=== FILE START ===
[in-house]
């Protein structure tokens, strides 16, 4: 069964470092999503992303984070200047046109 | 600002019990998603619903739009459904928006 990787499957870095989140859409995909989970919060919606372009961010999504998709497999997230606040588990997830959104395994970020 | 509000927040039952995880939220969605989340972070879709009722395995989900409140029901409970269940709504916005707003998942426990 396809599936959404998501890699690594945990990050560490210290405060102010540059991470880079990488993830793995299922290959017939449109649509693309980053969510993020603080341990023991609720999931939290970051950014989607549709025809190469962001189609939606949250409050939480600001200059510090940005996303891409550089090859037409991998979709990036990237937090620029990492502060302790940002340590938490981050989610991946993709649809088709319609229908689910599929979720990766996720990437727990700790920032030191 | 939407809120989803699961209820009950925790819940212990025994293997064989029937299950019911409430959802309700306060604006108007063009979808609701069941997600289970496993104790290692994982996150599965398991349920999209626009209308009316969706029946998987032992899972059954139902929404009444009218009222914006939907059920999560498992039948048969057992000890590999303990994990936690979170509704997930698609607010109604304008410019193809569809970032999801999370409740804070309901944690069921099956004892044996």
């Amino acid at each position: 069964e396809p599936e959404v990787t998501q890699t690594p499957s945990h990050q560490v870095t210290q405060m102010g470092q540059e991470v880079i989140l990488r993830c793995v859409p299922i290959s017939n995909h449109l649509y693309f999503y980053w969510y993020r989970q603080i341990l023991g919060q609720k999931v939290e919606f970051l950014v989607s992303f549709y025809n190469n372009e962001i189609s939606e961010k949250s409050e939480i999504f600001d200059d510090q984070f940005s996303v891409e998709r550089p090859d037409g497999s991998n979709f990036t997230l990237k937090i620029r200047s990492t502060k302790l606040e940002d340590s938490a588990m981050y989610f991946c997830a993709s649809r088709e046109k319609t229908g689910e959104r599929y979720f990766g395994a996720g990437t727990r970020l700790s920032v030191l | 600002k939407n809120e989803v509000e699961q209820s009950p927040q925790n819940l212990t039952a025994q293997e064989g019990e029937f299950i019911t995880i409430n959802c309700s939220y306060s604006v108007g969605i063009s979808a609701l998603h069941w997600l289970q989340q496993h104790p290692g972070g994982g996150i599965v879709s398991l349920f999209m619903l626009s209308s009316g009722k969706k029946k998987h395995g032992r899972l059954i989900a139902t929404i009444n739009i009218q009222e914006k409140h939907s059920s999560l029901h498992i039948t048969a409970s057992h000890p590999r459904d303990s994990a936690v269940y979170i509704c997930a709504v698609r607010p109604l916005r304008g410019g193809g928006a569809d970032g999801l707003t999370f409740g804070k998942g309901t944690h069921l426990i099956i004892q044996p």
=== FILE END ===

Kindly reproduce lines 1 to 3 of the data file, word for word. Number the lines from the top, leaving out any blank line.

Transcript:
[in-house]
């Protein structure tokens, strides 16, 4: 069964470092999503992303984070200047046109 | 600002019990998603619903739009459904928006 990787499957870095989140859409995909989970919060919606372009961010999504998709497999997230606040588990997830959104395994970020 | 509000927040039952995880939220969605989340972070879709009722395995989900409140029901409970269940709504916005707003998942426990 396809599936959404998501890699690594945990990050560490210290405060102010540059991470880079990488993830793995299922290959017939449109649509693309980053969510993020603080341990023991609720999931939290970051950014989607549709025809190469962001189609939606949250409050939480600001200059510090940005996303891409550089090859037409991998979709990036990237937090620029990492502060302790940002340590938490981050989610991946993709649809088709319609229908689910599929979720990766996720990437727990700790920032030191 | 939407809120989803699961209820009950925790819940212990025994293997064989029937299950019911409430959802309700306060604006108007063009979808609701069941997600289970496993104790290692994982996150599965398991349920999209626009209308009316969706029946998987032992899972059954139902929404009444009218009222914006939907059920999560498992039948048969057992000890590999303990994990936690979170509704997930698609607010109604304008410019193809569809970032999801999370409740804070309901944690069921099956004892044996």
């Amino acid at each position: 069964e396809p599936e959404v990787t998501q890699t690594p499957s945990h990050q560490v870095t210290q405060m102010g470092q540059e991470v880079i989140l990488r993830c793995v859409p299922i290959s017939n995909h449109l649509y693309f999503y980053w969510y993020r989970q603080i341990l023991g919060q609720k999931v939290e919606f970051l950014v989607s992303f549709y025809n190469n372009e962001i189609s939606e961010k949250s409050e939480i999504f600001d200059d510090q984070f940005s996303v891409e998709r550089p090859d037409g497999s991998n979709f990036t997230l990237k937090i620029r200047s990492t502060k302790l606040e940002d340590s938490a588990m981050y989610f991946c997830a993709s649809r088709e046109k319609t229908g689910e959104r599929y979720f990766g395994a996720g990437t727990r970020l700790s920032v030191l | 600002k939407n809120e989803v509000e699961q209820s009950p927040q925790n819940l212990t039952a025994q293997e064989g019990e029937f299950i019911t995880i409430n959802c309700s939220y306060s604006v108007g969605i063009s979808a609701l998603h069941w997600l289970q989340q496993h104790p290692g972070g994982g996150i599965v879709s398991l349920f999209m619903l626009s209308s009316g009722k969706k029946k998987h395995g032992r899972l059954i989900a139902t929404i009444n739009i009218q009222e914006k409140h939907s059920s999560l029901h498992i039948t048969a409970s057992h000890p590999r459904d303990s994990a936690v269940y979170i509704c997930a709504v698609r607010p109604l916005r304008g410019g193809g928006a569809d970032g999801l707003t999370f409740g804070k998942g309901t944690h069921l426990i099956i004892q044996p």